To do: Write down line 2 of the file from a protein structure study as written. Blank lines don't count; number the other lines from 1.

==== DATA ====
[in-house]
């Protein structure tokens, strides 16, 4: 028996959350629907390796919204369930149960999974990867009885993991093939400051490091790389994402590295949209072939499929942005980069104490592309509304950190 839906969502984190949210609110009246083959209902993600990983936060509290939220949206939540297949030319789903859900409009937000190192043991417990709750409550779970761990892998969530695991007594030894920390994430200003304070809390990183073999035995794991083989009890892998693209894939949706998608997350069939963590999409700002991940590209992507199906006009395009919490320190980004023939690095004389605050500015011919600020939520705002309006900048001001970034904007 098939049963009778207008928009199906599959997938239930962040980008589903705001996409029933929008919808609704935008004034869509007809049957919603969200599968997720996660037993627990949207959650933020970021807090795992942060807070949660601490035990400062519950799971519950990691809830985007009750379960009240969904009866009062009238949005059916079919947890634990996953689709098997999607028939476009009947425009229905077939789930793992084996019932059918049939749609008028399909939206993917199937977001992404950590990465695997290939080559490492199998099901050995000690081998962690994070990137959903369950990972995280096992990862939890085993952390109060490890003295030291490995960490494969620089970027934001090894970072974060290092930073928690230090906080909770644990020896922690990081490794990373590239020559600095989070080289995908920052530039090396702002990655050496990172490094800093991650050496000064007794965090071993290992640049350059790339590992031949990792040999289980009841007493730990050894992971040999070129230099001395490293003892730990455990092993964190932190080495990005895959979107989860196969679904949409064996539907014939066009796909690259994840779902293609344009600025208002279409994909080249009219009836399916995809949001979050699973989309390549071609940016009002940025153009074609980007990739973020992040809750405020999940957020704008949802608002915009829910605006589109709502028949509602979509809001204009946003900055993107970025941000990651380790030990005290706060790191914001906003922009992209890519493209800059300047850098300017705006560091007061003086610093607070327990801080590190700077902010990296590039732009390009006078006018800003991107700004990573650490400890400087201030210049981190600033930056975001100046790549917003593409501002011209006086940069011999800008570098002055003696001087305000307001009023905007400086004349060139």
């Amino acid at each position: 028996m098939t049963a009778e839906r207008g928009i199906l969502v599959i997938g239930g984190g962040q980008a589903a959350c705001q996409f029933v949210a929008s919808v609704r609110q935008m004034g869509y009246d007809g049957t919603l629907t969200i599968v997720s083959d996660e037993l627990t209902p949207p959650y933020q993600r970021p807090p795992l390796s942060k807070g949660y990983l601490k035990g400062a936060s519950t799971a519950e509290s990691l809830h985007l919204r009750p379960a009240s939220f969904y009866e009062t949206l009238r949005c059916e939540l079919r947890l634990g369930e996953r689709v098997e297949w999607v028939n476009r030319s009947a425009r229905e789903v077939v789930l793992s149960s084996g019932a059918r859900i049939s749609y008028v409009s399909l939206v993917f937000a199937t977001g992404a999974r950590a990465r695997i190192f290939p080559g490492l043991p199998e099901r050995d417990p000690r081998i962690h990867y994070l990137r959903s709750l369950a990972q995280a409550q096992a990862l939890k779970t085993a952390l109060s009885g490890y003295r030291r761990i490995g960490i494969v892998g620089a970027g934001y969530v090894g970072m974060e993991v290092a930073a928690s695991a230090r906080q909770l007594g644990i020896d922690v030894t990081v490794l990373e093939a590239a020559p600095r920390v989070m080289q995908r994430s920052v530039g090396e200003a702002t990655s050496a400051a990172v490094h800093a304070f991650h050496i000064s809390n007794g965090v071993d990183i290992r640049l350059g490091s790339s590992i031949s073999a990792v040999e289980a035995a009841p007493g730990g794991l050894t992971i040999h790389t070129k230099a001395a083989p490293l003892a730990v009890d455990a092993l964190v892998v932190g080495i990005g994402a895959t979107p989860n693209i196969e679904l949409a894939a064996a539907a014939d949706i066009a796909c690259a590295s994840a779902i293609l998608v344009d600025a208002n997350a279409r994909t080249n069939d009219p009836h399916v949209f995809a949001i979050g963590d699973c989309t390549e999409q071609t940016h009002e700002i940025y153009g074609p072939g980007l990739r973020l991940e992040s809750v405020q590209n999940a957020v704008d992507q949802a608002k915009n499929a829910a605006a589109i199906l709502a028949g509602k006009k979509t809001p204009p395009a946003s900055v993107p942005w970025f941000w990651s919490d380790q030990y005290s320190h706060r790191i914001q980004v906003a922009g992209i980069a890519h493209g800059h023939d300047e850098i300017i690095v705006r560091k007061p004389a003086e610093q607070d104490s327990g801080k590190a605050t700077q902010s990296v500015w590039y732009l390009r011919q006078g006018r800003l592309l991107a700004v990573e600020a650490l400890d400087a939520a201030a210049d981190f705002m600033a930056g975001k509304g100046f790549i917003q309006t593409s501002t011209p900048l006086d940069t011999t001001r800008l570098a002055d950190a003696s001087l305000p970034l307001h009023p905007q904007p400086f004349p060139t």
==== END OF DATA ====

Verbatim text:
């Protein structure tokens, strides 16, 4: 028996959350629907390796919204369930149960999974990867009885993991093939400051490091790389994402590295949209072939499929942005980069104490592309509304950190 839906969502984190949210609110009246083959209902993600990983936060509290939220949206939540297949030319789903859900409009937000190192043991417990709750409550779970761990892998969530695991007594030894920390994430200003304070809390990183073999035995794991083989009890892998693209894939949706998608997350069939963590999409700002991940590209992507199906006009395009919490320190980004023939690095004389605050500015011919600020939520705002309006900048001001970034904007 098939049963009778207008928009199906599959997938239930962040980008589903705001996409029933929008919808609704935008004034869509007809049957919603969200599968997720996660037993627990949207959650933020970021807090795992942060807070949660601490035990400062519950799971519950990691809830985007009750379960009240969904009866009062009238949005059916079919947890634990996953689709098997999607028939476009009947425009229905077939789930793992084996019932059918049939749609008028399909939206993917199937977001992404950590990465695997290939080559490492199998099901050995000690081998962690994070990137959903369950990972995280096992990862939890085993952390109060490890003295030291490995960490494969620089970027934001090894970072974060290092930073928690230090906080909770644990020896922690990081490794990373590239020559600095989070080289995908920052530039090396702002990655050496990172490094800093991650050496000064007794965090071993290992640049350059790339590992031949990792040999289980009841007493730990050894992971040999070129230099001395490293003892730990455990092993964190932190080495990005895959979107989860196969679904949409064996539907014939066009796909690259994840779902293609344009600025208002279409994909080249009219009836399916995809949001979050699973989309390549071609940016009002940025153009074609980007990739973020992040809750405020999940957020704008949802608002915009829910605006589109709502028949509602979509809001204009946003900055993107970025941000990651380790030990005290706060790191914001906003922009992209890519493209800059300047850098300017705006560091007061003086610093607070327990801080590190700077902010990296590039732009390009006078006018800003991107700004990573650490400890400087201030210049981190600033930056975001100046790549917003593409501002011209006086940069011999800008570098002055003696001087305000307001009023905007400086004349060139």